Global Environment Facility
Grants for projects related to biodiversity, climate change, chemicals and waste, international waters, land degradation, forest management, and ozone depletion
Principal Office: International
The Global Environment Facility (GEF) is a partnership for international cooperation in which over 180 countries work together with international institutions, civil society organizations, and the private sector to address global environmental issues.
The GEF is the financial mechanism for five international conventions: the United Nations Framework Convention on Climate Change (UNFCCC), the United Nations Convention on Biological Diversity (UNCBD), the Stockholm Convention on Persistent Organic Pollutants (POPs), the United Nations Convention to Combat Desertification (UNCCD), and the Minamata Convention on Mercury. Main focus areas are:
- Climate Change (mitigation and adaptation);
- Chemicals and Waste;
- International Waters;
- Land Degradation; and
Grant Programs for Agriculture, Energy, Environment, Natural Resources
The grant-making programs in GEF are many and complex. GEF provides grants to various types of projects ranging from several thousand dollars to several million dollars.
- Full-sized Projects (FSPs) — For grants over US$2 million, GEF’s implementing agencies work with an operational focal point in each country to develop project ideas consistent with the country’s priorities, and with GEF’s operational strategy and programs. Full-sized projects have to be approved by GEF’s Council.
- Medium-sized Projects (MSPs) — Grants of less than US$2 million are available through expedited procedures that speed processing and implementation. They are intended to encourage a wide variety of interested parties to develop and propose project concepts.
- Enabling Activities (EAs) –Grants of less than US$1 million for capacity-building activities under the conventions. The GEF provides grants for developing plans, strategies, programs, and reports in support of the relevant conventions.
- Programmatic Approaches (PAs) — This framework connects GEF with the private sector, aid donors, and the scientific community in programs that integrate global environmental objectives into national and regional strategies. A program usually contains several projects to foster increased horizontal and vertical integration.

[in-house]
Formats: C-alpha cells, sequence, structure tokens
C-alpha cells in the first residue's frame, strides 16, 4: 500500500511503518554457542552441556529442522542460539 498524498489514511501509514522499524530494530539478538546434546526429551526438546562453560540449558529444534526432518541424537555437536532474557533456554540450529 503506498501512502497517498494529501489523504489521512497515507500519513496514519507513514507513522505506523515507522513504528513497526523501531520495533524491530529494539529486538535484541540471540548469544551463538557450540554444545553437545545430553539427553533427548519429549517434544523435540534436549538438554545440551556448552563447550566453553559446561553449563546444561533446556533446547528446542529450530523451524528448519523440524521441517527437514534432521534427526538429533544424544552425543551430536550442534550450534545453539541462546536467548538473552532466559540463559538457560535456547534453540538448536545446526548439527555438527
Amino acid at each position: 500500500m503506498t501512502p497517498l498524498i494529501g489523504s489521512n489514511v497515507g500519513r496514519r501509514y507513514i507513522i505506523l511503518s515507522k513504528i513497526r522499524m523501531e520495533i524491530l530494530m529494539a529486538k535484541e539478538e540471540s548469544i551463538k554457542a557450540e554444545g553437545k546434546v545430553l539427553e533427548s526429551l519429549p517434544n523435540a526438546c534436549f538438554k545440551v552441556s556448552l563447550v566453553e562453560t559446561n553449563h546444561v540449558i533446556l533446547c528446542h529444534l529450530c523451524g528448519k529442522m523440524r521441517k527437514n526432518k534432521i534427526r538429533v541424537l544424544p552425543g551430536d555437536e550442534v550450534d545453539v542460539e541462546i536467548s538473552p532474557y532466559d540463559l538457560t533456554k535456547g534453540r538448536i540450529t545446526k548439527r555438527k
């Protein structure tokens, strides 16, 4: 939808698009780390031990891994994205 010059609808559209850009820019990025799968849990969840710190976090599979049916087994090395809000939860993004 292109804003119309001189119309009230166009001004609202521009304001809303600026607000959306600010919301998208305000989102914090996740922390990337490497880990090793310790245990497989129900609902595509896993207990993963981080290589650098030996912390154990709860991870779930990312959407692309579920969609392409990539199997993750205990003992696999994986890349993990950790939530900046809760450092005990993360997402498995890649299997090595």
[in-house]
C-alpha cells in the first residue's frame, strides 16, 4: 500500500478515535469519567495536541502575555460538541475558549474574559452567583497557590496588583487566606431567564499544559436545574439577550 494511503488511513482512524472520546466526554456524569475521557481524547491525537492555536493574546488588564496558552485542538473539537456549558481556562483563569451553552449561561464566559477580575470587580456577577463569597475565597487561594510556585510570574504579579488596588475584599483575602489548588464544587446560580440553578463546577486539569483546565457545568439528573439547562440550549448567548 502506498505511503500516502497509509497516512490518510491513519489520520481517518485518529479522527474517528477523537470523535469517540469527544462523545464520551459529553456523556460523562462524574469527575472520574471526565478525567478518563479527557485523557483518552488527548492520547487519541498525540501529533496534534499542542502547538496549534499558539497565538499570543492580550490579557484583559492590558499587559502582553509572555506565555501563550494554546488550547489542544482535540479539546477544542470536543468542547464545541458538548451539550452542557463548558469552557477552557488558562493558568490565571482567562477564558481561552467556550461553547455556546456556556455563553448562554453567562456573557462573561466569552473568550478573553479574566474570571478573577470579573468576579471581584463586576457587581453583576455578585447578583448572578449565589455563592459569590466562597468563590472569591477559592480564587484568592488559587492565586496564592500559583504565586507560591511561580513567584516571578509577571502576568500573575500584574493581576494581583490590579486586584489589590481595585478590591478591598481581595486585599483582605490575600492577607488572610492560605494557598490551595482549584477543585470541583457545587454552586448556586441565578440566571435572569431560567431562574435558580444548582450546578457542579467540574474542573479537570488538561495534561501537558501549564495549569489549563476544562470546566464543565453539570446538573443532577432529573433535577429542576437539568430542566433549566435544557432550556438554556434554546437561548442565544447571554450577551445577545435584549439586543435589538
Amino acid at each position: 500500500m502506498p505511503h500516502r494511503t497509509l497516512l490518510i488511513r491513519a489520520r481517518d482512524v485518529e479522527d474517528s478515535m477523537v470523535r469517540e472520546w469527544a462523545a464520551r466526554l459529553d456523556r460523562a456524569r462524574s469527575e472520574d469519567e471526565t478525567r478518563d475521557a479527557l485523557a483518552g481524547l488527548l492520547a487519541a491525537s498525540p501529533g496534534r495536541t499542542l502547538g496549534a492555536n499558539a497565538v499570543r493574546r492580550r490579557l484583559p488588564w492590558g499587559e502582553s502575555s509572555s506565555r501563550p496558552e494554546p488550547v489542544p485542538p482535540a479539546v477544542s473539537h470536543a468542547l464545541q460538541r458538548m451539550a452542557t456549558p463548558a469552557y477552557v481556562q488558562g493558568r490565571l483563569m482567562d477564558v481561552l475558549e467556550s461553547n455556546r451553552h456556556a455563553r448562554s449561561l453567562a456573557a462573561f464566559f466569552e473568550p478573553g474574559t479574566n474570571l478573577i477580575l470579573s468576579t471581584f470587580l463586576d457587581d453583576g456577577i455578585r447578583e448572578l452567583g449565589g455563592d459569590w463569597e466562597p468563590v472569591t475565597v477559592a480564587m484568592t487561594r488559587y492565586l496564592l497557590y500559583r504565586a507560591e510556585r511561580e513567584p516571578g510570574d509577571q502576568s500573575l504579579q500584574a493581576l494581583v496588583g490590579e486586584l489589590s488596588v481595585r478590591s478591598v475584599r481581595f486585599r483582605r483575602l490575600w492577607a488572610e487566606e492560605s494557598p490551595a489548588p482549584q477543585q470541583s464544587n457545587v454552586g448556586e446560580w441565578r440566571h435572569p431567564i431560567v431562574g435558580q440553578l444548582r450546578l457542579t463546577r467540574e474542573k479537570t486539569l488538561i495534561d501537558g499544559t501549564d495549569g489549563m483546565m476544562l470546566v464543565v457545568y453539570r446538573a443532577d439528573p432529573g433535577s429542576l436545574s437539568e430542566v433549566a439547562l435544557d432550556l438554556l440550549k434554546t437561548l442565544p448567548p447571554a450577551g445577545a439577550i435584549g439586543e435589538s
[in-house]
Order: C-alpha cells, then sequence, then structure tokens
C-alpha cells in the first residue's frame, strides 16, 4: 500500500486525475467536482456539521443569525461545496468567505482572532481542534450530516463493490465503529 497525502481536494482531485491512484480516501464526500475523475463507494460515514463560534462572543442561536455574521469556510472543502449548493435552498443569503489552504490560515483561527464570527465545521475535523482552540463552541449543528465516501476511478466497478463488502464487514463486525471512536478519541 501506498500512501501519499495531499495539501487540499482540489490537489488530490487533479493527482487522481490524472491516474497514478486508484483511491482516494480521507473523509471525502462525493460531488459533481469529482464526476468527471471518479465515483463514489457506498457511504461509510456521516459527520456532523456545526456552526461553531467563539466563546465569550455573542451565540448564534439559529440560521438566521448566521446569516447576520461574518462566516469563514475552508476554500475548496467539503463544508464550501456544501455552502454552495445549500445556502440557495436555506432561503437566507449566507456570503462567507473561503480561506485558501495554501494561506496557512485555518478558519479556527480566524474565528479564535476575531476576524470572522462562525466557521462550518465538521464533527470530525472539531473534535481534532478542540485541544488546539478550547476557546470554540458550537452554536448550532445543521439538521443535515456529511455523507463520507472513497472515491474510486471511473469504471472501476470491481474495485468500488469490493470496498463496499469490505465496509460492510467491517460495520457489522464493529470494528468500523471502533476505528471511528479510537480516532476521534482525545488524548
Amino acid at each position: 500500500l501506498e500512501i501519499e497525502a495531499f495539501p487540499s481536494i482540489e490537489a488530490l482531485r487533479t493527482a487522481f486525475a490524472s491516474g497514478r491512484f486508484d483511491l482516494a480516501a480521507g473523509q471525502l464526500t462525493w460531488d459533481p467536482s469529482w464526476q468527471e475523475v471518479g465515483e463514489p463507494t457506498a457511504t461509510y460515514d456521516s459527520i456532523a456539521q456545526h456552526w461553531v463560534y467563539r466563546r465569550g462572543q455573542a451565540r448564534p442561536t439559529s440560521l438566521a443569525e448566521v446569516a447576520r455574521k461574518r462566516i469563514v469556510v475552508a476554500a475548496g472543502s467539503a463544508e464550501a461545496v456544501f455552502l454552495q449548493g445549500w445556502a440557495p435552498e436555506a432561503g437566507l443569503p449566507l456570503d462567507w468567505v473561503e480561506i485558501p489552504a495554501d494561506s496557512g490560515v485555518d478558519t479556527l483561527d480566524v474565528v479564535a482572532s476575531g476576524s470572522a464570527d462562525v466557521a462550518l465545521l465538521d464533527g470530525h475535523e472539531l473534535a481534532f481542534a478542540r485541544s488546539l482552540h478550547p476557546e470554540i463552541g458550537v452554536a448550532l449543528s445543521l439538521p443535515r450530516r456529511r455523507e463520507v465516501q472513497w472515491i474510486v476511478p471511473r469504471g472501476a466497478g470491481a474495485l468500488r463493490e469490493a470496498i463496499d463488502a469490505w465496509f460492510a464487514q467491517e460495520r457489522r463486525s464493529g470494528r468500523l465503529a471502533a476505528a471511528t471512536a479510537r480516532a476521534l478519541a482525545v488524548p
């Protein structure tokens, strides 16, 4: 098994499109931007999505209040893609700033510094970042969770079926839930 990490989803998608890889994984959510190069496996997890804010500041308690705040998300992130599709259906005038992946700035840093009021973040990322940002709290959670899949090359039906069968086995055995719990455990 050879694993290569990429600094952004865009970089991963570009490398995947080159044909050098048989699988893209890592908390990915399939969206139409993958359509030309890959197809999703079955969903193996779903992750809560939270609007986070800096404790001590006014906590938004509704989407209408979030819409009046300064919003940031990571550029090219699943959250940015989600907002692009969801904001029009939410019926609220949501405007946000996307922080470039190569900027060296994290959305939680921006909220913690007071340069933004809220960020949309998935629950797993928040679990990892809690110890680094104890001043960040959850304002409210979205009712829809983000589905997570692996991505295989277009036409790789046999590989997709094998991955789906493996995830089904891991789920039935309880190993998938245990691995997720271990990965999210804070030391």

GEF’s operational focal points administer the in-country coordination of GEF’s projects. Grant seekers begin by contacting the country’s operational focal point to verify that project ideas will be eligible for GEF’s consideration. They subsequently prepare a Project Identification Form in close coordination with one of GEF’s partner agencies.
Many projects begin with a project preparation grant. Project ideas that meet initial criteria are submitted for further processing, depending on the type of grant requested. Larger projects are reviewed by GEF’s Scientific and Technical Advisory Panel and, when appropriate, the secretariats of the relevant conventions.
Geographical Distribution of Grant Activities in Developing Countries
GEF’s member developing countries are identified below in the regional geographical structure of the Terra Viva Grants Directory.
Southeast Asia and Pacific Islands: Cambodia, Fiji, Indonesia, Kiribati, Laos, Malaysia, Marshall Islands, Micronesia, Myanmar, Nauru, Palau, Papua New Guinea, Philippines, Samoa, Solomon Islands, Thailand, Timor-Leste, Tonga, Tuvalu, Vanuatu, Vietnam
East Asia: China, Mongolia, North Korea
South Asia: Bangladesh, Bhutan, India, Maldives, Nepal, Pakistan, Sri Lanka
Eurasia and Central Asia: Afghanistan, Armenia, Azerbaijan, Georgia, Iran, Kazakhstan, Kyrgyzstan, Tajikistan, Turkey, Turkmenistan, Uzbekistan
Eastern Europe and Russia: Albania, Belarus, Bosnia and Herzegovina, Croatia, Kosovo, Macedonia, Moldova, Montenegro, Russia, Serbia, Ukraine
Middle East and North Africa: Algeria, Egypt, Jordan, Lebanon, Libya, Morocco, Syria, Tunisia, Yemen
Sub-Saharan Africa: Benin, Botswana, Burkina Faso, Burundi, Cameroon, Cape Verde, Central African Republic, Chad, Comoros, Congo, Cote d’Ivoire, Dem Rep of Congo, Djbouti, Equatorial Guinea, Eritrea, Ethiopia, Gabon, Gambia, Ghana, Guinea, Guinea-Bissau, Kenya, Lesotho, Liberia, Madagascar, Malawi, Mali, Mauritania, Mauritius, Mozambique, Namibia, Niger, Nigeria, Rwanda, Sao Tome and Principe, Senegal, Seychelles, Sierra Leone, Somalia, South Africa, South Sudan, Sudan, Swaziland, Tanzania, Togo, Uganda, Zambia, Zimbabwe
Latin America and Caribbean: Antigua and Barbuda, Argentina, Bahamas, Barbados, Belize, Bolivia, Brazil, Chile, Colombia, Costa Rica, Cuba, Dominica, Dominican Republic, Ecuador, El Salvador, Grenada, Guatemala, Guyana, Haiti, Honduras, Jamaica, Mexico, Nicaragua, Panama, Paraguay, Peru, Saint Kitts and Nevis, Saint Lucia, Saint Vincent and Grenadines, Suriname, Trinidad and Tobago, Uruguay, Venezuela
GEF’s database of projects can be searched by country, focal area, operational program, dates of project approval, and project size.
The GEF works through operational focal points in each country.
The GEF-CSO Network is an important link between the GEF and civil society organizations around the world.
Note: The Terra Viva Grants Directory offers a separate profile of the French program of the GEF, which adheres to the same GEF program areas, but is managed by French institutions.
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